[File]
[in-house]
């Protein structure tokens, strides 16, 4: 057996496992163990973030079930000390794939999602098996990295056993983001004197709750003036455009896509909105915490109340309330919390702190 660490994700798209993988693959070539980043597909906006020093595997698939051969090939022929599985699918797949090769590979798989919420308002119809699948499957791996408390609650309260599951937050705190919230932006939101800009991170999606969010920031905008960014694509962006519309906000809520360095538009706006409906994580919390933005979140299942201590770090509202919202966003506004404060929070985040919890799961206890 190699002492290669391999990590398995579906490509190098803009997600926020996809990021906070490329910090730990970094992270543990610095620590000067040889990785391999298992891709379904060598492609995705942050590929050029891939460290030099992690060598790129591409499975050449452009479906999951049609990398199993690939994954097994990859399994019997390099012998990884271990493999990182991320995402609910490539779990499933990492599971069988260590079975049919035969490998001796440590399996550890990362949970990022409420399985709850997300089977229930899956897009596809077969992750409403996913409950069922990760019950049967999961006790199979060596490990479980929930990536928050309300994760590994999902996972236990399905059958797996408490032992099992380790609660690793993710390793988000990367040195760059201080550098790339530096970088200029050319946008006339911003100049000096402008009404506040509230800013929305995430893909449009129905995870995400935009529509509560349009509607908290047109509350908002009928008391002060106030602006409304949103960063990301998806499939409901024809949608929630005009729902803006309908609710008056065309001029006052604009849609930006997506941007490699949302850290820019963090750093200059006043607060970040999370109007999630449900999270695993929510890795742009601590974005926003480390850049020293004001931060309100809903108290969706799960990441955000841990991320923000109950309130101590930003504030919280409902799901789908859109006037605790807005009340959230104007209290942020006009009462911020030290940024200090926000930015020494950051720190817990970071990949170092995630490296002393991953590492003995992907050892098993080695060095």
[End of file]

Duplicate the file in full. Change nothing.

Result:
[in-house]
């Protein structure tokens, strides 16, 4: 057996496992163990973030079930000390794939999602098996990295056993983001004197709750003036455009896509909105915490109340309330919390702190 660490994700798209993988693959070539980043597909906006020093595997698939051969090939022929599985699918797949090769590979798989919420308002119809699948499957791996408390609650309260599951937050705190919230932006939101800009991170999606969010920031905008960014694509962006519309906000809520360095538009706006409906994580919390933005979140299942201590770090509202919202966003506004404060929070985040919890799961206890 190699002492290669391999990590398995579906490509190098803009997600926020996809990021906070490329910090730990970094992270543990610095620590000067040889990785391999298992891709379904060598492609995705942050590929050029891939460290030099992690060598790129591409499975050449452009479906999951049609990398199993690939994954097994990859399994019997390099012998990884271990493999990182991320995402609910490539779990499933990492599971069988260590079975049919035969490998001796440590399996550890990362949970990022409420399985709850997300089977229930899956897009596809077969992750409403996913409950069922990760019950049967999961006790199979060596490990479980929930990536928050309300994760590994999902996972236990399905059958797996408490032992099992380790609660690793993710390793988000990367040195760059201080550098790339530096970088200029050319946008006339911003100049000096402008009404506040509230800013929305995430893909449009129905995870995400935009529509509560349009509607908290047109509350908002009928008391002060106030602006409304949103960063990301998806499939409901024809949608929630005009729902803006309908609710008056065309001029006052604009849609930006997506941007490699949302850290820019963090750093200059006043607060970040999370109007999630449900999270695993929510890795742009601590974005926003480390850049020293004001931060309100809903108290969706799960990441955000841990991320923000109950309130101590930003504030919280409902799901789908859109006037605790807005009340959230104007209290942020006009009462911020030290940024200090926000930015020494950051720190817990970071990949170092995630490296002393991953590492003995992907050892098993080695060095």